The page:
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  1. #1
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    From xhtml doctype to html5

    Hi everyone,

    I've already created a php site that has the following doctype:

    <!DOCTYPE html PUBLIC "-//W3C//DTD XHTML 1.0 Transitional//EN" "http://www.w3.org/TR/xhtml1/DTD/xhtml1-transitional.dtd">
    <html xmlns="http://www.w3.org/1999/xhtml">

    I need to now add some html5 code but wondered if I need to change the doctype in order to do this. If yes, how would I do this?

    I wondered if anyone could give me some advice?

    Thanks in advance

  2. #2
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    If you are going to use HTML5 code, you should certainly change the doctype to something like this:

    Code:
    <!DOCTYPE html>
    <html lang="en">
    <head>
    <meta charset="utf-8">
    If your doctype is stored in one place and fed to templates via an include or something similar, it will take just a few seconds to update the site.

    Be aware of a few things, though. HTML5 is still in development and has little true browser support, so use it sparingly and judiciously. Also be aware that some old-style code that is allowed under a transitional doctype (like the one you have now) is not allowed under more modern conditions (strict doctypes) ... although the rules of HTML5 seem to be pretty forgiving/lax in relation to strict coding practices, so you may be fine. (And none of this means that the site will stop working, but rather that your pages may get more errors and warnings if you run them through a code validation service to check for errors or potential problems. In reality, browsers are very forgiving.)

  3. #3
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    Thanks for the reply,

    My current doctype is a public one as it's pointing to a public .dtd file. Do I need to do this with the html or just insert what you suggested?

  4. #4
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    ralph.m's Avatar
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    Just insert the code I posted above. That's the complete doctype for HTML5, but it is backwards compatible, too, so it won't break anything on current sites. A lot of people use it for all their sites, whether or not they have any specifically HTML5 code.

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    Ok thanks

  6. #6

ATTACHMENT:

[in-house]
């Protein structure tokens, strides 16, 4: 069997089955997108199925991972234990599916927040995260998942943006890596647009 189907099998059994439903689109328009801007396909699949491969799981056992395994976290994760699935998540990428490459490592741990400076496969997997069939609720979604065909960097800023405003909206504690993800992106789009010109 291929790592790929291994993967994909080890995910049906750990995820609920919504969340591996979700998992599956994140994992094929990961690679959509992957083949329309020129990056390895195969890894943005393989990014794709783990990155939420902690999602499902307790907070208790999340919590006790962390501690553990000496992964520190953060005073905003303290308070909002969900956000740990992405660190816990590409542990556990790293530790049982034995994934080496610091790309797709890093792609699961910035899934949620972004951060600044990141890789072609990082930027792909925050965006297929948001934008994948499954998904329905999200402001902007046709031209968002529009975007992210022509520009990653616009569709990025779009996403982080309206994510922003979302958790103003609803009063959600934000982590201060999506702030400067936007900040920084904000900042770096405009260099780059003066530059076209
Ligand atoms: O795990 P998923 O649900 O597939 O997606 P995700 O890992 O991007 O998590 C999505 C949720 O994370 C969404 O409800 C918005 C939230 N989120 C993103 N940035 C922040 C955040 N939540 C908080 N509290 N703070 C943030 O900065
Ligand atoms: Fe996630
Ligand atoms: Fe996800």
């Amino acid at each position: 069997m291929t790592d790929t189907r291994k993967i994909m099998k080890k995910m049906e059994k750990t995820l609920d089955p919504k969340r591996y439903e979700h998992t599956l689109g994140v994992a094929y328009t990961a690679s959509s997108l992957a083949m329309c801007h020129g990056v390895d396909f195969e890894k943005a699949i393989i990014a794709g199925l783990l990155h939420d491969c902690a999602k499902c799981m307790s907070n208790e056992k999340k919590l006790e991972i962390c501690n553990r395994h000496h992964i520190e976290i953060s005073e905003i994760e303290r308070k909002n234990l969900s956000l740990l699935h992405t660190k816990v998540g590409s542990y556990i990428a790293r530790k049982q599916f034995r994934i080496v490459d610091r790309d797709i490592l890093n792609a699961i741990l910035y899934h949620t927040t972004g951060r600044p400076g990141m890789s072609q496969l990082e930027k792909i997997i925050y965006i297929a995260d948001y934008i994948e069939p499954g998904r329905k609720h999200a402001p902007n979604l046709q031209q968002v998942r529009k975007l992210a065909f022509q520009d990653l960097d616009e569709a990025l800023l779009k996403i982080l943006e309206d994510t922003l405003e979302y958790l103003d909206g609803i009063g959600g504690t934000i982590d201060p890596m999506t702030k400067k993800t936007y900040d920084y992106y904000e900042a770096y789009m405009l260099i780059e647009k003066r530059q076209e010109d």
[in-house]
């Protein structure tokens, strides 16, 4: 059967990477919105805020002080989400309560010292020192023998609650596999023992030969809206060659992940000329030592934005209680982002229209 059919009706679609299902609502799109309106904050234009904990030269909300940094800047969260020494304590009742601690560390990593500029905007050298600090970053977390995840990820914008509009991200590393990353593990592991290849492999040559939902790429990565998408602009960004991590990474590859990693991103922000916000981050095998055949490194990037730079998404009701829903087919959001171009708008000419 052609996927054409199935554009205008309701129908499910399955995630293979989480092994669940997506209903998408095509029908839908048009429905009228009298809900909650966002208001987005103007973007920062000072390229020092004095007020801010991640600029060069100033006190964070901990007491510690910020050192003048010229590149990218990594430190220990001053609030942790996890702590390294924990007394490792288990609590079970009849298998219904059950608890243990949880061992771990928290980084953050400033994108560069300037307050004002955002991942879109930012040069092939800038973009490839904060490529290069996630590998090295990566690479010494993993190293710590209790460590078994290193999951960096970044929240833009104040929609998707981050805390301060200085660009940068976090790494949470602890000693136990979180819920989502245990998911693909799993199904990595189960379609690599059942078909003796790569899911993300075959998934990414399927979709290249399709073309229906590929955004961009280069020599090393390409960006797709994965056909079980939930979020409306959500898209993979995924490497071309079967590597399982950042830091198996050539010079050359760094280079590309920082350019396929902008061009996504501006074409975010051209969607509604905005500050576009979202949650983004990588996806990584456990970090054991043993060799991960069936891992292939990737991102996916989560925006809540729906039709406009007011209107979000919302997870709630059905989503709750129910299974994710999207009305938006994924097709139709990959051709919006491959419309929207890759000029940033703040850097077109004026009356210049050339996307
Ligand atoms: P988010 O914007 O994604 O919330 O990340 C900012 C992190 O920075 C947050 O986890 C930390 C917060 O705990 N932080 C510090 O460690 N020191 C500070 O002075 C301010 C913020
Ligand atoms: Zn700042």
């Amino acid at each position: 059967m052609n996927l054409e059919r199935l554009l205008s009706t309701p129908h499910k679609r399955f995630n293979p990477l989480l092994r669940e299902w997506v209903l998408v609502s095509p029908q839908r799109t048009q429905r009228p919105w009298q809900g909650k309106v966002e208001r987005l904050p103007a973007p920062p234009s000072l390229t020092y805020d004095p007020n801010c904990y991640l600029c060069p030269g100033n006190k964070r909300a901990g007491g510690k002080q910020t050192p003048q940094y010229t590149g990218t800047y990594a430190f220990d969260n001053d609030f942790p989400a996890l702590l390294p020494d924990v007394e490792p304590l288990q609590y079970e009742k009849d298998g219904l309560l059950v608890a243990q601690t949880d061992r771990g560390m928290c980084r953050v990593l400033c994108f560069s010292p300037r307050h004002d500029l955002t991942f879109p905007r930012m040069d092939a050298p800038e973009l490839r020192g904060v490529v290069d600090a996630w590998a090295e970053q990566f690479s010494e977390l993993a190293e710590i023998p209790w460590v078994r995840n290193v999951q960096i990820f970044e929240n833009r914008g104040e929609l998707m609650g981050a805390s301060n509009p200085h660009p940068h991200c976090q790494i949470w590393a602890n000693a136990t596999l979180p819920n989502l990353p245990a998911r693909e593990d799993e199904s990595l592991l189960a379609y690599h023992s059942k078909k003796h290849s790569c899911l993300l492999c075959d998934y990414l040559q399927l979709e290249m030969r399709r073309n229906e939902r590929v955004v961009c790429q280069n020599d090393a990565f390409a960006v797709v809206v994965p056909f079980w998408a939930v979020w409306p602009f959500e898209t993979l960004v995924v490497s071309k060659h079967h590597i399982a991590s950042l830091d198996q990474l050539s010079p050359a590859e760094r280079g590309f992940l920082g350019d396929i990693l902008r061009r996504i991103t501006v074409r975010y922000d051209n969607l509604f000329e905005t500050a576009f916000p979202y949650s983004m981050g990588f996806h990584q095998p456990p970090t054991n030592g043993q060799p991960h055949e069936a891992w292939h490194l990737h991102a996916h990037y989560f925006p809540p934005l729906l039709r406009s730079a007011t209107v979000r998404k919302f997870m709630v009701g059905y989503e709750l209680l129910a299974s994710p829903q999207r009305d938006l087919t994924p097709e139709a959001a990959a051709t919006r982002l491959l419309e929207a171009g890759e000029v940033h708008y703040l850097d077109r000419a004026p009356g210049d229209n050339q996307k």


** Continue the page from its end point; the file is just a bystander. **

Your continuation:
SitePoint Wizard bronze trophy Jeff Mott's Avatar
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    The reality is that browsers don't care at all about what comes after "<!doctype html..." It doesn't matter to the browser if your doctype is HTML or XHTML, and it doesn't matter if it's strict or transitional. That's why the HTML5 doctype is backwards compatible, because the browsers never read beyond that point anyway.

    So the good news, gwh, is that it's pretty much impossible to break your page with these kind of changes. You can use HTML5 stuff even if you still keep your same old doctype. Or you can switch to the new HTML5 doctype, and browsers won't even know the difference.

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    My question would be why do you "need" any of that HTML 5 bull... Well, unless for some reason you 'want' VIDEO, AUDIO or CANVAS; the first two of which just being a way for browser makers to further fragment online video with their favorite pet codecs (while exploiting the ignorant dirty hippie FLOSS whacko's delusions to justify it), the latter serving no practical purpose as a HTML element since it's useless without javascript. (and for those of you about to pipe in with the "fallback content" Bull, that's NOSCRIPT's job!)

    The rest of HTML 5? Do yourself a favor, forget it exists... You should probably be learning STRICT before even thinking HTML 5 anyways, so you're qualified to tell if the DRAFT is worth using... and at least drag the markup out of 1998. That's what TRANSITIONAL means -- code in transition from 1997 to 1998 practices; which means it's probably already chock full of fat bloated nonsense and accessibility failings; slapping the absurdly loose HTML 5 nonsense on top of it? Not a good answer to ANY problem.